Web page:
Original URL path: http://www.businessspectator.com.au/news/2013/11/12/industries/directors-want-litigation-clampdown (2014-01-12)
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  • CFMEU faces watchdog probe | Business Spectator
    success Climate Carbon markets Energy markets Renewable energy Resources Solar energy Wind power CleanTech Science Environment Green Deals Policy Politics Smart Energy Latest stories Marking the milestones of 2013 Australia s transition to a clean energy economy took some political blows in 2013 but progress on the ground was heartening with energy efficiency solar and wind all providing tangible proof of their future potential A fifth year of declining power consumption Power consumption fell again in 2013 dipping 2 8 per cent across the National Electricity Market as scheduled renewables rose to 12 per cent of the market Industries Advertising and Marketing Agribusiness Automotive Aviation Construction and Engineering Education Family Business Financial Services Food and Beverages Gaming and Racing Health and Pharmaceuticals HR Industrial relations Information Technology Infrastructure Insurance Manufacturing Media and Digital Resources and Energy Professional Services Property Retail Small Business SME Telecommunications The Ashes Tourism Transport and Logistics Video KGB TV China Spectator CEO Hub Leadership Lab Management Insights Young Leaders Knowledge Centre Adapt or Die Knowledge Hub Business Accelerators Webinars eBooks Menu CFMEU faces watchdog probe 7 Nov 2013 4 47 AM 2 Industries Construction and Engineering Economy Productivity Building watchdog to probe intimidation claims at Lend Lease sites You must be logged in to read this article Not a member yet Register today Business Spectator is available on all of your devices so you can access the latest news and commentary where and how you like Register now Already a member Sign in here Email Address Enter your Email Address Password Enter the password that accompanies your Email Address Remember me Log in Request new password The federal government s Fair Work Building Industry Inspectorate has said it will investigate union officials accused of attempting to intimidate a builder into employing full time non working union shop stewards on four project sites according to The Australian The officials from the Construction Forestry Mining and Energy Union CFMEU are accused of arriving at four Lend Lease projects in Adelaide without right of entry permits in a co ordinated effort to pressure the company to hire the shop stewards They also reportedly sought to intimidate the builder into flying the CFMEU flag from crane hooks The union allegedly threatened to come back and shut down the site if the flag was not flown according to The Australian The union has reportedly conceded the right of entry breaches but denied attempting to threaten a Lend Lease manager Print this page Related articles 10 Jan New home sales lift in November 09 Jan Building approvals fall in November 08 Jan Fair Work Commission warns unions 08 Jan Residential construction lifts in December 07 Jan Boart Longyear appoints new CFO More from Business Spectator Technology Adapt or die Commercial The Future of Energy Family Business Alan Kohler s Family Business China China Spectator Please log in or register to post comments Comments on this article Comments Policy rodney ludlow Thu 2013 11 07 08 15 Lock these thugs up R Ambrose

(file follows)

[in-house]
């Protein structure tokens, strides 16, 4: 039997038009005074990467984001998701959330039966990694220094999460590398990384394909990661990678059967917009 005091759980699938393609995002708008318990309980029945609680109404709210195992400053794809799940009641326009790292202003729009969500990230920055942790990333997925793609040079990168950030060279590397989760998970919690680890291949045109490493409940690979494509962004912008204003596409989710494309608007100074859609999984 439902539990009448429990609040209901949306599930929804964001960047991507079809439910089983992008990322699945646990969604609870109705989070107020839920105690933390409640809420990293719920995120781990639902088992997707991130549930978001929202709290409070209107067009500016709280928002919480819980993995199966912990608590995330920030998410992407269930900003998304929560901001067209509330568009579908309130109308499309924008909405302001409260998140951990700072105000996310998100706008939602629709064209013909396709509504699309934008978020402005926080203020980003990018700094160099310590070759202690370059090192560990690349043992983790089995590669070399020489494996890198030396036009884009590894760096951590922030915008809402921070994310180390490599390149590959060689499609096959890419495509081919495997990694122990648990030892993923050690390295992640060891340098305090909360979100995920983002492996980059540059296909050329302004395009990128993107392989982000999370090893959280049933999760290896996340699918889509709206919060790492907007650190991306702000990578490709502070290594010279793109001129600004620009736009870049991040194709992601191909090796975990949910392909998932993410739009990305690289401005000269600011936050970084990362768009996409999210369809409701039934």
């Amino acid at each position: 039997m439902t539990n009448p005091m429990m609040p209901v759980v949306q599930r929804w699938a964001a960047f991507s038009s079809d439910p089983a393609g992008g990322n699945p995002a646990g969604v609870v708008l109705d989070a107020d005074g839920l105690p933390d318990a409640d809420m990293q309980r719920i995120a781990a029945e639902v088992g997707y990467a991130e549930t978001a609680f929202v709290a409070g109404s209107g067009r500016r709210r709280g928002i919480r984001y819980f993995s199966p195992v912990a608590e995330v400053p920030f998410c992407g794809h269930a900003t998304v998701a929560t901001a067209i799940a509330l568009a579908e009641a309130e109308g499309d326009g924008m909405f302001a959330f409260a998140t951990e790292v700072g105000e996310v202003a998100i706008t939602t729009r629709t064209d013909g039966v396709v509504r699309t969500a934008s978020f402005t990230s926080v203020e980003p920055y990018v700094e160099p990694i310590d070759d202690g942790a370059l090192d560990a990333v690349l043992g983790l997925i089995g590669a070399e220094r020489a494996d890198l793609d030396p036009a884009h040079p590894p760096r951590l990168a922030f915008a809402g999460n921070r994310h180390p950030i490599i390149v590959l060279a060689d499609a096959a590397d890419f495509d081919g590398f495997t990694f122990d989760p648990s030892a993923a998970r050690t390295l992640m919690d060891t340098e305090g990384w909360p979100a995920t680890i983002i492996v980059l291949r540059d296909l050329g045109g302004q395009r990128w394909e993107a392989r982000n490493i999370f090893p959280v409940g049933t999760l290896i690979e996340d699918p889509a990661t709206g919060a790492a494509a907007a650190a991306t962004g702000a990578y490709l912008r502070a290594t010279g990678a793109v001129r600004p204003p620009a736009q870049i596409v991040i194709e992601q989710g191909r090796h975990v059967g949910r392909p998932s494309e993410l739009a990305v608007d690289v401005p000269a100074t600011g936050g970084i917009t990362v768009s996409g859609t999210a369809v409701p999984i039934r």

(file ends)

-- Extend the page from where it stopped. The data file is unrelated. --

Original URL path: http://www.businessspectator.com.au/news/2013/11/7/construction-and-engineering/cfmeu-faces-watchdog-probe (2014-01-12)